In its short life, the 6th Street Viaduct has transformed into so many things competing for so many people: a soaring civic landmark or a pathway to gentrification. Altar of the city’s car culture or TikTok playground for general chaos and anarchy. Boyle Heights Scenic Drive abuelitos or a stark reminder of the lack of public space there and in much of the city.
Basically, is it an architectural and cultural marvel or a symbol of so much wrong with LA?
The more than half a mile, $588 million stretch connecting the Arts District to the historic Eastside and Whittier Boulevard has become a new totem for the city’s cracks on public transit , policing, housing, equity, culture and land use.
Eastsiders worry about gentrification seeping in from downtown, transit advocates are upset about unprotected bike lanes and lowriders don’t want runners on deck. Everyone wants to enjoy it in their own way.
“Since opening, it has become overwhelmingly clear that the community not only needs a functional bridge for cars to cross, but there is also a very real need for community public space,” said Betty Avila, executive director of Self Help Graphics, a non-profit arts institution in Boyle Heights.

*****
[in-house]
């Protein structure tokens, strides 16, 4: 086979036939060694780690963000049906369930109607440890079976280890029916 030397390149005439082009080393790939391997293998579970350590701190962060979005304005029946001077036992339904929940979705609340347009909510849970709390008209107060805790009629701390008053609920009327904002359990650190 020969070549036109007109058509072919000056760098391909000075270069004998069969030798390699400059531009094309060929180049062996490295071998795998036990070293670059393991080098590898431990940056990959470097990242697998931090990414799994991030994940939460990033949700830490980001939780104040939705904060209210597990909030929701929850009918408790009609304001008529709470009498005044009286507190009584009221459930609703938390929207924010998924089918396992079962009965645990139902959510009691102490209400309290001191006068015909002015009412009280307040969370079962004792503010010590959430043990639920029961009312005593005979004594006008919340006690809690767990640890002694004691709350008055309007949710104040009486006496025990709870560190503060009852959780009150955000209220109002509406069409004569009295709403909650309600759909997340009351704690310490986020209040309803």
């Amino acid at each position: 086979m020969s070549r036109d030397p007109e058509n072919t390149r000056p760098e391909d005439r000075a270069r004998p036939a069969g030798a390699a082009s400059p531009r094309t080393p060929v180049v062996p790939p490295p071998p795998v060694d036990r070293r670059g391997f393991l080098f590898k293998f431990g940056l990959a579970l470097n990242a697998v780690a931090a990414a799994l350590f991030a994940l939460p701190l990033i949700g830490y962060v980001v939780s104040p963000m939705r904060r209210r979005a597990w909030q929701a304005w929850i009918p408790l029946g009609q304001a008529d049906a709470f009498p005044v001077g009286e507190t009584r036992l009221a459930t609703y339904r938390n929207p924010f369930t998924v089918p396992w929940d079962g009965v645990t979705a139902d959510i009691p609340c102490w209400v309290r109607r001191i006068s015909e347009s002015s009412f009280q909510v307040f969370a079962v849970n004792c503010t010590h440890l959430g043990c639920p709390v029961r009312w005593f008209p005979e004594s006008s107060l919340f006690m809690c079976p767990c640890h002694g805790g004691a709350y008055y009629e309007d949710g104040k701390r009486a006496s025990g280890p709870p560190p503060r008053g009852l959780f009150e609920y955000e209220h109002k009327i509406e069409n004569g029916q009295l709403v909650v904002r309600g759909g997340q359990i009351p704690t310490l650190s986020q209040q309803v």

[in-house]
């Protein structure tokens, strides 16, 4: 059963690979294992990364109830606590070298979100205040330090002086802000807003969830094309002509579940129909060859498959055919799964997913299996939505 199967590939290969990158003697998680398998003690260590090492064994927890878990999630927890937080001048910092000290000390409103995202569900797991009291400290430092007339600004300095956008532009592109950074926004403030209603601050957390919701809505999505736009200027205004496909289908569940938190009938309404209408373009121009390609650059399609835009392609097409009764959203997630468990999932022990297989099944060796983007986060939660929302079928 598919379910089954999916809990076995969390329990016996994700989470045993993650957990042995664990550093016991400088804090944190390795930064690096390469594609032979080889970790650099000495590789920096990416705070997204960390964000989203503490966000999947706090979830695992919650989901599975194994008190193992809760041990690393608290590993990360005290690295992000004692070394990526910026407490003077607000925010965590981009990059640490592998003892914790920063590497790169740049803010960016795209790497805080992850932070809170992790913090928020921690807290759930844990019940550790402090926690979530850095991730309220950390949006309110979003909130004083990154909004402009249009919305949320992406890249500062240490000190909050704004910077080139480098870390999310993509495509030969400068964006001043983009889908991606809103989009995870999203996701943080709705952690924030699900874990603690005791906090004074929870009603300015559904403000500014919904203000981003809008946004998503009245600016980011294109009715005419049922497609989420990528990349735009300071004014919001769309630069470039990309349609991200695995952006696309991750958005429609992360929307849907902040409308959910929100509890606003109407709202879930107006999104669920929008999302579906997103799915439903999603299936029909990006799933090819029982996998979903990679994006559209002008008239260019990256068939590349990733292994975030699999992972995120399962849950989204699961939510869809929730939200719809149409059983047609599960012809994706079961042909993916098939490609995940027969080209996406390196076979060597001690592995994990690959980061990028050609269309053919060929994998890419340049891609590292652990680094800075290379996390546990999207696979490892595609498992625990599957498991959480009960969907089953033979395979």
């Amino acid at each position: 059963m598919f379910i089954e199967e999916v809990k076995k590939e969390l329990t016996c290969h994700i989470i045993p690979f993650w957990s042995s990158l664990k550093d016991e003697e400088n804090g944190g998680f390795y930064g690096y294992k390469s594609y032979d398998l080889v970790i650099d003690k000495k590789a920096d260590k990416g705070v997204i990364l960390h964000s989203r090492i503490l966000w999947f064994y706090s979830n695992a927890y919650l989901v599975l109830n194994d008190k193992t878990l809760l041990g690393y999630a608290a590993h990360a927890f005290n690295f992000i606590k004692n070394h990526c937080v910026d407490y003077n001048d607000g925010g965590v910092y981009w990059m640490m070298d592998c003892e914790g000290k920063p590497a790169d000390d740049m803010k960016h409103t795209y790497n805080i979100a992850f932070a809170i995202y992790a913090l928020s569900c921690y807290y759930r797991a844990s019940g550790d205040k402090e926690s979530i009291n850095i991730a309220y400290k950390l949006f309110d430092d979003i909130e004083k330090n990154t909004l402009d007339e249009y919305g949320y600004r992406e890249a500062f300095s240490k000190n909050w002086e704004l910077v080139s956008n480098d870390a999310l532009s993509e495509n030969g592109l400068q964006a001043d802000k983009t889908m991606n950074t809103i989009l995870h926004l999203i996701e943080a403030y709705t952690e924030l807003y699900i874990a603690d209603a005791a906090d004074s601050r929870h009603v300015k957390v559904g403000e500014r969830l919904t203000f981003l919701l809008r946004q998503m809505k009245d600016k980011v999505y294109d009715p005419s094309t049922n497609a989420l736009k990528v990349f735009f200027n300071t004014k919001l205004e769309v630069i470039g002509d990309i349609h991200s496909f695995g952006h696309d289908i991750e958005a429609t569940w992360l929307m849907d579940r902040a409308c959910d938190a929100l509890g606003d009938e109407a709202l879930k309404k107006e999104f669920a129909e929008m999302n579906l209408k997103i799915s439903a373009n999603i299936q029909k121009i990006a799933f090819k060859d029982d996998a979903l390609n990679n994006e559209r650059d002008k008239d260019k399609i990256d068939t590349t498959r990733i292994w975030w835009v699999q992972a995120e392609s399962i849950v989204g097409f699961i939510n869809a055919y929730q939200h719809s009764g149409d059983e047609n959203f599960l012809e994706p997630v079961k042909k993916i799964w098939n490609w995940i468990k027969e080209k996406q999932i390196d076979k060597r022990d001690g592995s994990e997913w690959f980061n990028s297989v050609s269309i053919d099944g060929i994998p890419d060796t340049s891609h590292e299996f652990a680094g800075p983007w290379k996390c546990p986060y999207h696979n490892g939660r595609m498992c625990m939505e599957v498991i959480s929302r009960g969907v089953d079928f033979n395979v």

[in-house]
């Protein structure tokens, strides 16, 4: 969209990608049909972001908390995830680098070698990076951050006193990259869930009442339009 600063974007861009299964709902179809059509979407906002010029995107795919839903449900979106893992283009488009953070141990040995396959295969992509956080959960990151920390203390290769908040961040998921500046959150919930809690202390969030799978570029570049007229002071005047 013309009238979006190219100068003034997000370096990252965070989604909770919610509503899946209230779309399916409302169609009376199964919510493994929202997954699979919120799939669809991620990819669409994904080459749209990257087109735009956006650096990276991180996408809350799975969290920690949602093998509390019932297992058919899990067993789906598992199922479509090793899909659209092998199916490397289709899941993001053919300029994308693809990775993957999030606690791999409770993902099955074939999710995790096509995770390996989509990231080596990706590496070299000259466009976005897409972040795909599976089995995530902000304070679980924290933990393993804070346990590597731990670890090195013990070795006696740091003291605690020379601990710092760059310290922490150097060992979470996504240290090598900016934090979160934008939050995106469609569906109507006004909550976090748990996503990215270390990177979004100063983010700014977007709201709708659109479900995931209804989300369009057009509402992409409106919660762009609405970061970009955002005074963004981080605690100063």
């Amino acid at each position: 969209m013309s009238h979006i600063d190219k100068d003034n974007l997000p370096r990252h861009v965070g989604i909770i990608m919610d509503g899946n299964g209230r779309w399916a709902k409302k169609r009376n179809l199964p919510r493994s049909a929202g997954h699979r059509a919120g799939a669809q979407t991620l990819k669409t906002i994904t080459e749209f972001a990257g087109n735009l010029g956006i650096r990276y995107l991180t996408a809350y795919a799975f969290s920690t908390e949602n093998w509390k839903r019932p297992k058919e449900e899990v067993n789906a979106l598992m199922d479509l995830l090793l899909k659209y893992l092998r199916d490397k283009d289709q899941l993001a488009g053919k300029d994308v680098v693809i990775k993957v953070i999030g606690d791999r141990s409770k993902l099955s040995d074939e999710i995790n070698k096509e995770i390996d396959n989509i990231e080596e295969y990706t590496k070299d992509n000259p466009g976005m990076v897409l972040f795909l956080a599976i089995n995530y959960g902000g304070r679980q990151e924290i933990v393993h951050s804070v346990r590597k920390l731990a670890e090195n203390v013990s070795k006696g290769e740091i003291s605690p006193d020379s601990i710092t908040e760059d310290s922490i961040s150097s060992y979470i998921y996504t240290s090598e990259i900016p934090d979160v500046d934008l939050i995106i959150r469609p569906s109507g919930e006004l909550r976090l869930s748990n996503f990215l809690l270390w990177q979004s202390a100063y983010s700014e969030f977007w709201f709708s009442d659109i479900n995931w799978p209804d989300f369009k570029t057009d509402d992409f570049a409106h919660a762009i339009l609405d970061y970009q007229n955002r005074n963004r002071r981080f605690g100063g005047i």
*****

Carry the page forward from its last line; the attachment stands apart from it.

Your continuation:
It was evident on a cool summer night last week, as teenagers skateboarded along the sidewalk, cruisers passed by and pedestrians pulled out their phones to capture the iconic view of the city and the mountains beyond.
“It’s like the first time we have something, because I feel like Boyle Heights is always left out,” said April Campos, 32.
Traveling from her home in Boyle Heights, she said she was “burning calories” with her husband and 5-year-old daughter as the setting sun turned the pink sky into a deeper shade of blue. The takeover the drivers and daredevils who climb the bridge on weekends, she says, “are not even from here.”
Chris Rosas walked along the bridge with his friends Javier Duran and Angel Rodriguez. Rodriguez had filmed the couple performing covers of popular Mexican songs.